Unstructured play time, or recess, is crucial to the growth and development of children, not to mention the fact that it improves focus and retention of knowledge. According to the International Play Association, 40% of schools within the United States are not currently providing children with recess. Are you aware of how much physical activity time is being provided to your children during the school day?
School recess time has been getting cut back since the implementation of the 2001 No Child Left Behind Act, which aims to improve school test scores in the areas of reading, writing, and math. Because funding in schools is also being cut back, more class time is being focused on these subject matters. As a result, time spent on other subjects (including recess) is being reduced or even eliminated.
An often-overlooked fact is that recess has a direct, positive impact on academic performance in school.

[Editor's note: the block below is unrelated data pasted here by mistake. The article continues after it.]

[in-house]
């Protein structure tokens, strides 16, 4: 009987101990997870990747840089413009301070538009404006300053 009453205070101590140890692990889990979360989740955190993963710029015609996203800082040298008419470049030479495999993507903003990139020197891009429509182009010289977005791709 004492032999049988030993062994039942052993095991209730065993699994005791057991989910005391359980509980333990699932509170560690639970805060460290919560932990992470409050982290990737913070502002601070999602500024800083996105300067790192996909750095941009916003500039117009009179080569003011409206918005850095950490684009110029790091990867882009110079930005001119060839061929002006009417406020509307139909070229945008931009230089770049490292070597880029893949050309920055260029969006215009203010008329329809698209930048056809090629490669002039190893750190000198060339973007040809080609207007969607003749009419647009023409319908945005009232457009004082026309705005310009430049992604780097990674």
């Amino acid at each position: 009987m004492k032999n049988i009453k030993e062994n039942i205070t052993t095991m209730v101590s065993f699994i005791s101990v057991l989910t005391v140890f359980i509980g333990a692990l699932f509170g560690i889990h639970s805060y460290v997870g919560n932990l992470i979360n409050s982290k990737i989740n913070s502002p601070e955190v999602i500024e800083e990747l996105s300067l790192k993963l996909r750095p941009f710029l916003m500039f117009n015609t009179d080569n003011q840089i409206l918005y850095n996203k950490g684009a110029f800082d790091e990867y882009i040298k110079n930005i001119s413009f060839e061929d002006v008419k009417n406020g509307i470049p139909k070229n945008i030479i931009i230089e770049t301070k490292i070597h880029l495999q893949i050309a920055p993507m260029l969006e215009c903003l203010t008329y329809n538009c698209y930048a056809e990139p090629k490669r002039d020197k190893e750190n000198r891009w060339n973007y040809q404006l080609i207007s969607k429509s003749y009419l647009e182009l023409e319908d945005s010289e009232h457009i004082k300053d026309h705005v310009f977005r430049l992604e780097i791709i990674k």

According to the Centers for Disease Control and Prevention (CDC), “The academic success of America’s youth is strongly linked with their health.”
Physical activity helps increase blood flow to the brain, leading to improved attention in addition to improved information processing, storage and retrieval.
At the present time in Florida, there are no standards that require recess in public schools.
However, 2010 brought a Florida Statute stating “Each district school board shall provide 150 minutes of physical education each week for students in kindergarten through grade 5.”
The mandate for grades 6 through 8 requires one class period per day for one semester be devoted to physical education.
This statute has been adopted as a local school wellness policy in Orange County. While the mandate does not require an unstructured play time during school, it does offer children time to get physically active during their school day – time away from academics to recharge.
All in all, it looks as though central Florida is heading in the right direction when it comes to making sure your children are working toward the CDC recommendations for physical activity.
To find out more, contact your child’s school to see how much physical activity time (structured or unstructured) is being provided. Comment your findings below to see how your child's school compares to other local schools.